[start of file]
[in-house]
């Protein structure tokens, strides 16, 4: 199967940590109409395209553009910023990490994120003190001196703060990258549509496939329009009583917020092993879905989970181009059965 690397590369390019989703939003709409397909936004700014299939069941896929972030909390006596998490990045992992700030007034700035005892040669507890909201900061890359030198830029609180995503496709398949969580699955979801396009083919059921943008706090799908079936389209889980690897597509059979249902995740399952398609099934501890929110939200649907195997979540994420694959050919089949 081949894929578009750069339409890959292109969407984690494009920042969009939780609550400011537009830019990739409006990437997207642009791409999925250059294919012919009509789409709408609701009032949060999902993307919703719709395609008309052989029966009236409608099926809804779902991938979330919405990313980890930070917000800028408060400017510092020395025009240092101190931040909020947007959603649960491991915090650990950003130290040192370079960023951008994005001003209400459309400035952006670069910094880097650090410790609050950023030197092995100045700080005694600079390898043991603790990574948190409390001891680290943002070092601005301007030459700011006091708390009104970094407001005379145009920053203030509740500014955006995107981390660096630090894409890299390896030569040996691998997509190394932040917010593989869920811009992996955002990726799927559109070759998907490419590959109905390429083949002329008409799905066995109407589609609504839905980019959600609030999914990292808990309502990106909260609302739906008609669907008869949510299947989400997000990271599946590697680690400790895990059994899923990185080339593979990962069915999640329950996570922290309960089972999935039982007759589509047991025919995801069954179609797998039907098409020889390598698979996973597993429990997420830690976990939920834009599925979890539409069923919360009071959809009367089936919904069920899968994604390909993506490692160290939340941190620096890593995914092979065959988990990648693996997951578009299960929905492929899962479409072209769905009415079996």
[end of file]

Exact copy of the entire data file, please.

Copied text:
[in-house]
């Protein structure tokens, strides 16, 4: 199967940590109409395209553009910023990490994120003190001196703060990258549509496939329009009583917020092993879905989970181009059965 690397590369390019989703939003709409397909936004700014299939069941896929972030909390006596998490990045992992700030007034700035005892040669507890909201900061890359030198830029609180995503496709398949969580699955979801396009083919059921943008706090799908079936389209889980690897597509059979249902995740399952398609099934501890929110939200649907195997979540994420694959050919089949 081949894929578009750069339409890959292109969407984690494009920042969009939780609550400011537009830019990739409006990437997207642009791409999925250059294919012919009509789409709408609701009032949060999902993307919703719709395609008309052989029966009236409608099926809804779902991938979330919405990313980890930070917000800028408060400017510092020395025009240092101190931040909020947007959603649960491991915090650990950003130290040192370079960023951008994005001003209400459309400035952006670069910094880097650090410790609050950023030197092995100045700080005694600079390898043991603790990574948190409390001891680290943002070092601005301007030459700011006091708390009104970094407001005379145009920053203030509740500014955006995107981390660096630090894409890299390896030569040996691998997509190394932040917010593989869920811009992996955002990726799927559109070759998907490419590959109905390429083949002329008409799905066995109407589609609504839905980019959600609030999914990292808990309502990106909260609302739906008609669907008869949510299947989400997000990271599946590697680690400790895990059994899923990185080339593979990962069915999640329950996570922290309960089972999935039982007759589509047991025919995801069954179609797998039907098409020889390598698979996973597993429990997420830690976990939920834009599925979890539409069923919360009071959809009367089936919904069920899968994604390909993506490692160290939340941190620096890593995914092979065959988990990648693996997951578009299960929905492929899962479409072209769905009415079996």